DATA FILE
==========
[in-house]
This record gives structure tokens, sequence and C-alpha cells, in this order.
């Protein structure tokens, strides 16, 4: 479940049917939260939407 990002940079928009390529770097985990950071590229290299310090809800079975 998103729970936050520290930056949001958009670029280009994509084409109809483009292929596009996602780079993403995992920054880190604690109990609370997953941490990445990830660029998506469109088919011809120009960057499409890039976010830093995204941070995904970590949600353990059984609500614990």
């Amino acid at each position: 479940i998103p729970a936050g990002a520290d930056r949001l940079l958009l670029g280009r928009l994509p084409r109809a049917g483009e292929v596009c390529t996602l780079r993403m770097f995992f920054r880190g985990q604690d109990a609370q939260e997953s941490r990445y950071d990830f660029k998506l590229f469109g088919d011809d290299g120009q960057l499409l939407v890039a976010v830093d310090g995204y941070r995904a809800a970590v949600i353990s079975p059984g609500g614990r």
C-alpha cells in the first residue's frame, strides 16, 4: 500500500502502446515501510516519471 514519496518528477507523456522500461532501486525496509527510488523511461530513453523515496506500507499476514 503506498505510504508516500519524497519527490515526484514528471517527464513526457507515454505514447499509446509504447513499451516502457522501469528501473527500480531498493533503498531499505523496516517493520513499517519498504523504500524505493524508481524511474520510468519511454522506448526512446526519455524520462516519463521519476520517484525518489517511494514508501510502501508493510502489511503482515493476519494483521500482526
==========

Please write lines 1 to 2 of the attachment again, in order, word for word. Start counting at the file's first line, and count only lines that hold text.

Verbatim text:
[in-house]
This record gives structure tokens, sequence and C-alpha cells, in this order.